Structural steel and lightweight steel are quite different in terms of steel fabrication, application, and fastening methods. Structural steel requires thicker and heavier fastening techniques such as welding, bolting, and riveting, where as light gauge steel can be easily fastened using steel screws, for example.
Light gauge steel is a term used to describe cold-formed or cold-rolled steel. This type of cold-formed metal improves construction methods and produces a more durable product. Unlike wood, light gauge steel does not rot and is lighter than structural steel or concrete.
Steelwork in construction includes beams, columns, joists, steel studs, and aluminum framing, all of which are crucial to the framing of buildings, bridges, and other structures.
About the Book
The purpose of this book is to present basic steel design in accordance with the new limit state code BS 5950. The book is primarily intended for under graduate students who are just beginning to learn about steel design according to the new standard, but it is also useful for recent graduates and designers who wish to update their knowledge.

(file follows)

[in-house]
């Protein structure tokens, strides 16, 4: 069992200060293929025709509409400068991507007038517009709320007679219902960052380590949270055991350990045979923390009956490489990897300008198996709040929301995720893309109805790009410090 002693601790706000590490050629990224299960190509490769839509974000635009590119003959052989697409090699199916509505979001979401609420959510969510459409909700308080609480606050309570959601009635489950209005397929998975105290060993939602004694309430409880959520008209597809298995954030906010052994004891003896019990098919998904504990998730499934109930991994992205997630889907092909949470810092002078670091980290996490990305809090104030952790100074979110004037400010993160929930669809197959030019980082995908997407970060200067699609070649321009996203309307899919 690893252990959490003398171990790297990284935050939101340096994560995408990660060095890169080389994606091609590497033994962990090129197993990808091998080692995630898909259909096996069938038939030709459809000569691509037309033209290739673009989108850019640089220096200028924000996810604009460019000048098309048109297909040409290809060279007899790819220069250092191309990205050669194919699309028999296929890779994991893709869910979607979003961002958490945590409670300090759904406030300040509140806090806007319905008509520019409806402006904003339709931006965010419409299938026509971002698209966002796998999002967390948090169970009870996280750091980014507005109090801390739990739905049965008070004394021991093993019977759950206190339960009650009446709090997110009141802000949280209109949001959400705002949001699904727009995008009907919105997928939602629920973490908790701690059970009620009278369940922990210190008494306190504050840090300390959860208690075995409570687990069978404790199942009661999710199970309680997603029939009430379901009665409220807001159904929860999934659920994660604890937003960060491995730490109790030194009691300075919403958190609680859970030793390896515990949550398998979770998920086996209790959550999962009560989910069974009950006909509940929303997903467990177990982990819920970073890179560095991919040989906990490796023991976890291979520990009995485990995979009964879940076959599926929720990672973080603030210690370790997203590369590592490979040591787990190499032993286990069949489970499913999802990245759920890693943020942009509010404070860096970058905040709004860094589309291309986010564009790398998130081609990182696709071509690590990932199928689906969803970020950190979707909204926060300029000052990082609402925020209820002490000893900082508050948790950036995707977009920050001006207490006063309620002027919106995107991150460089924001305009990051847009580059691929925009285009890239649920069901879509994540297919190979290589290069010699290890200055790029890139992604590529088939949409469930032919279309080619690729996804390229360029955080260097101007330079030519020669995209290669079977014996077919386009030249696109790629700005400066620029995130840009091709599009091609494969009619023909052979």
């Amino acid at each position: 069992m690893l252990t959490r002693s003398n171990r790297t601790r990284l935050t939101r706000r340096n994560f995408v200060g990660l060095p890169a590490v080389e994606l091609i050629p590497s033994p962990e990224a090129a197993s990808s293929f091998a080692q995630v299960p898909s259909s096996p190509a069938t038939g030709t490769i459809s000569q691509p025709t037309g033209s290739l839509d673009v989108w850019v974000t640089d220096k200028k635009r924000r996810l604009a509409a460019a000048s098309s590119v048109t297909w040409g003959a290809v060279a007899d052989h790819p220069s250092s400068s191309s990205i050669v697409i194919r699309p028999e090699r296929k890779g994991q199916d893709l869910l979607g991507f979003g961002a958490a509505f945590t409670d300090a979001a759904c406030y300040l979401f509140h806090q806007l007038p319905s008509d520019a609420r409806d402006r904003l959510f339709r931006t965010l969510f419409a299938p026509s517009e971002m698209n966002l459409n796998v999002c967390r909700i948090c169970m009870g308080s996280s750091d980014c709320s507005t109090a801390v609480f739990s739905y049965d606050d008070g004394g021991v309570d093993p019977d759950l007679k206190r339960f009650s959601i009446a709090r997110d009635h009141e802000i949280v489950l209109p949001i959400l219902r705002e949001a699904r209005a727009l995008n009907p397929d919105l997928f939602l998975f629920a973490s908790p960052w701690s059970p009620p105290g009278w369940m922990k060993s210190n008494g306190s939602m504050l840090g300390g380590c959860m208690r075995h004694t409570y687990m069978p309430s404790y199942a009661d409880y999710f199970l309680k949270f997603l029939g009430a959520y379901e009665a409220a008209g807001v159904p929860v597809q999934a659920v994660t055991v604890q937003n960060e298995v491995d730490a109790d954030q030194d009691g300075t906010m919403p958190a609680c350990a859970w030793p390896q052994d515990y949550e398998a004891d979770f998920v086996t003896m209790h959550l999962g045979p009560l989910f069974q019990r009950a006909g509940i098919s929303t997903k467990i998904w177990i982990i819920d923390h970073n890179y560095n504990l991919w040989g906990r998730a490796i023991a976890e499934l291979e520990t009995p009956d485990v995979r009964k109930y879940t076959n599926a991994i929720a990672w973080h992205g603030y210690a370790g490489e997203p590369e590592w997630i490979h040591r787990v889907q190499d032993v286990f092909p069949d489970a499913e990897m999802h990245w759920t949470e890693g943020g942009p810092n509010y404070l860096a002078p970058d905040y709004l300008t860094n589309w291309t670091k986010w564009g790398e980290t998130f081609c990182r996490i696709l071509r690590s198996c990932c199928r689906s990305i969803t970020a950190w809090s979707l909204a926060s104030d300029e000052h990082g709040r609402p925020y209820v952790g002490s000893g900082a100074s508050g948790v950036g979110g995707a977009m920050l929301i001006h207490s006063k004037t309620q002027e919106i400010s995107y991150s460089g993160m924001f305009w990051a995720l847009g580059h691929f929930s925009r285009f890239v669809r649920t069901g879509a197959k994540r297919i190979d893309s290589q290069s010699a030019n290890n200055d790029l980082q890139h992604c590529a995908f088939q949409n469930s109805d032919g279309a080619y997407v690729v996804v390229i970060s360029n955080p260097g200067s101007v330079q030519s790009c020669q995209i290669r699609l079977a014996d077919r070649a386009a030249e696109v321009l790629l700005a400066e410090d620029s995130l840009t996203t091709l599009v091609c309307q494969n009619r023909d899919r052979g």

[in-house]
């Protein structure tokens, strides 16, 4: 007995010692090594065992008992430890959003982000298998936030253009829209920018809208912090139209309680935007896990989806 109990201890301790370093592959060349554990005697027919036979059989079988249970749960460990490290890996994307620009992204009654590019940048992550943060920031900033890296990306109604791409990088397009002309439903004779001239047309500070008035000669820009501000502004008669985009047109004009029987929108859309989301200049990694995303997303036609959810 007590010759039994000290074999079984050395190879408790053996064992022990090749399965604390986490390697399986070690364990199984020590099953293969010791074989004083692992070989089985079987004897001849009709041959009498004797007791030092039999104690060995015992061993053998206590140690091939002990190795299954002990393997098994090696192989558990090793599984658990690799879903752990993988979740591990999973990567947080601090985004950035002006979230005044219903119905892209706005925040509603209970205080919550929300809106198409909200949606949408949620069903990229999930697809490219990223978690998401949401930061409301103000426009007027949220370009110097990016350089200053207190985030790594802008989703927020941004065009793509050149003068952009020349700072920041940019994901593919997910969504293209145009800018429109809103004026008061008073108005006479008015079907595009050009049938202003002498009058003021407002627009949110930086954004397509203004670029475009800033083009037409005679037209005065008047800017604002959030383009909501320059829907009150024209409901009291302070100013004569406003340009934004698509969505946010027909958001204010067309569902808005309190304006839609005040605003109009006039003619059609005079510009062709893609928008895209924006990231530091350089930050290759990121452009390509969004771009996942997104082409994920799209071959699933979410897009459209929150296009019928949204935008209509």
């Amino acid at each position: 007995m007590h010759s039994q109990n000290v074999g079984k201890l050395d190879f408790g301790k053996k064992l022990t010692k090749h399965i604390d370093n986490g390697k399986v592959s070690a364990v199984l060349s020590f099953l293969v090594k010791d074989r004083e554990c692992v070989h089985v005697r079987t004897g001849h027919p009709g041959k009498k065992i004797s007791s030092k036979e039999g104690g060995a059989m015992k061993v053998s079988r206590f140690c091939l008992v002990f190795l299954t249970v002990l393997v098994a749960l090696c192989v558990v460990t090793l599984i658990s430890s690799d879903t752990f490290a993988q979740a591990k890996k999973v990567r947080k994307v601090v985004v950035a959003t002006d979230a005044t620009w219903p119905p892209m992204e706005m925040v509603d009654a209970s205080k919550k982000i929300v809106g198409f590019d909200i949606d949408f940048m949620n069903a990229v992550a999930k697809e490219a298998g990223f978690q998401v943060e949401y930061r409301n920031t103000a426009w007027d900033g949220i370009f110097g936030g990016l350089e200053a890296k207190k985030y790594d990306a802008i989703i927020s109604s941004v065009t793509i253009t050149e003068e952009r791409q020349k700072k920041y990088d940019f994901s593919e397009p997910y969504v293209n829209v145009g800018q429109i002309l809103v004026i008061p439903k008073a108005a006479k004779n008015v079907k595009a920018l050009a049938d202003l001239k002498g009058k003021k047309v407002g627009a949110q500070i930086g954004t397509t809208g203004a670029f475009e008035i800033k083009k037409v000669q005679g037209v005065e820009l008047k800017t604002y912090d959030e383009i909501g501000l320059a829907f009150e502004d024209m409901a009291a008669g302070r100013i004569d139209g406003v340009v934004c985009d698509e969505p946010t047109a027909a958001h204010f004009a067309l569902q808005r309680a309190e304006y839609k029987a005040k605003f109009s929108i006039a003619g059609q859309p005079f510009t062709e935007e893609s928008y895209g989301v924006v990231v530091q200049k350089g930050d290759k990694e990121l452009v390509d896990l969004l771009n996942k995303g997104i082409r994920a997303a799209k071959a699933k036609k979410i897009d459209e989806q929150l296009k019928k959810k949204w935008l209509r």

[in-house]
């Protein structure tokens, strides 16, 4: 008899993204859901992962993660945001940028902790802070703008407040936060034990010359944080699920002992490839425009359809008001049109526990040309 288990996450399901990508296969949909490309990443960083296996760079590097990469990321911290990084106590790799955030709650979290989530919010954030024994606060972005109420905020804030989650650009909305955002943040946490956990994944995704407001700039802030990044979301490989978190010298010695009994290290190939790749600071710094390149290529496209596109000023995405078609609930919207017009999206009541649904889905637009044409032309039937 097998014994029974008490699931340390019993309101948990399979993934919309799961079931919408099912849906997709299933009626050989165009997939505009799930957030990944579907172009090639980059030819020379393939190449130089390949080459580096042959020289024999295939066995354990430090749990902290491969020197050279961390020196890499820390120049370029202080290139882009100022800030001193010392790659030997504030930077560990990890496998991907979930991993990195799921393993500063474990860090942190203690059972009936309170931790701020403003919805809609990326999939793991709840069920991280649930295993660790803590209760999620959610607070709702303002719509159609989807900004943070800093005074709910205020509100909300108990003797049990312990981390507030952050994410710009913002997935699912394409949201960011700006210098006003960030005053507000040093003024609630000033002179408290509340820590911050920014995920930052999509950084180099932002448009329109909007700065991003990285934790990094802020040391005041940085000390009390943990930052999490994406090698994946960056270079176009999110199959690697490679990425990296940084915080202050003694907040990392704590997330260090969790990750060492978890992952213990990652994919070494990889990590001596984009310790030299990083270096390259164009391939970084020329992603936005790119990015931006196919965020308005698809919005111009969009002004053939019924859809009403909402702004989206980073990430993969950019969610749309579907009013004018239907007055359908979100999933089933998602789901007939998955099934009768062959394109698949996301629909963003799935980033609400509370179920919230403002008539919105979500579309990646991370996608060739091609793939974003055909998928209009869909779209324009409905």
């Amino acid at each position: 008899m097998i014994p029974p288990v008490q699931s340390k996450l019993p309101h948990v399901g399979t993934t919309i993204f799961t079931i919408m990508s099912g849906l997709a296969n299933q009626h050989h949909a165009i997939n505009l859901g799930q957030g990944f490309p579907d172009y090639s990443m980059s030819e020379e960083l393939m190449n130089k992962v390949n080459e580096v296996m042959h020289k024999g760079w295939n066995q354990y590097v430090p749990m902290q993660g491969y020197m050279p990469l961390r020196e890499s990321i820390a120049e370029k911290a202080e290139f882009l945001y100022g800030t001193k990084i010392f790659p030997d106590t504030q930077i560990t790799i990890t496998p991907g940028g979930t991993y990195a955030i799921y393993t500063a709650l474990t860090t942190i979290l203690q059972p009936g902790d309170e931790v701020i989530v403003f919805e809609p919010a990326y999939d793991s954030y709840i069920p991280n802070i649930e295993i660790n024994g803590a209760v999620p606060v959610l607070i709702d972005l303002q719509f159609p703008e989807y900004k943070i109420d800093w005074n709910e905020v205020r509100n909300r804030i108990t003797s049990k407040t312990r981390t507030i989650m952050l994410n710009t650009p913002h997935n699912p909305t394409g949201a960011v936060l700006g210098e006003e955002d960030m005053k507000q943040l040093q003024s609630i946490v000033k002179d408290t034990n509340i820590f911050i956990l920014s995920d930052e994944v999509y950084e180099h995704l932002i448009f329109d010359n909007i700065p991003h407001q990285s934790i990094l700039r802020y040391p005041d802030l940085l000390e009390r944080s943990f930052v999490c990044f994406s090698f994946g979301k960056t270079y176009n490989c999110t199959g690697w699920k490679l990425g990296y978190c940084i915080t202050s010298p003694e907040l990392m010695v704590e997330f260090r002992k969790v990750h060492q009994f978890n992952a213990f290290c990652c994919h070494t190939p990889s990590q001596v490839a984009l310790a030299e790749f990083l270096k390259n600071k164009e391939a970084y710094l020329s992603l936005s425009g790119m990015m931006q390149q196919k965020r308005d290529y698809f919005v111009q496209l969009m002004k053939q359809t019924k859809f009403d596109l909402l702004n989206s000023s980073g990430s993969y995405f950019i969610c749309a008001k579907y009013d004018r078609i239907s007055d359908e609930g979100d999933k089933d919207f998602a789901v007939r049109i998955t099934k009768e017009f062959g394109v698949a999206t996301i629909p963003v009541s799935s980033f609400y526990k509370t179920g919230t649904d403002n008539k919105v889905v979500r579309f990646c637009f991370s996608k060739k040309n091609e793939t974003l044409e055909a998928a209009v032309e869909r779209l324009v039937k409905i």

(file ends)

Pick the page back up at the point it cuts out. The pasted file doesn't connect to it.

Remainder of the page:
The book covers the design of steelwork members and joints using the simple design method, and the scheme is the same as that used in the lead author’s previous book, Structural Steelwork Calculations and Detailing (Butter worths, 1973). In this book, the design theory behind the standard is presented, and individual elements and complete architectural frames are designed to illustrate the use of the standard.
The application of microcomputers in the design process is discussed and several programs are listed. Computer Aided Drafting (CAD) is also mentioned and recommendations for detailed design are provided.
A steel- framed building consists of a frame work that supports all the loads to which the building is subjected. Cross sections of three common types of buildings are shown in Figure 1.1.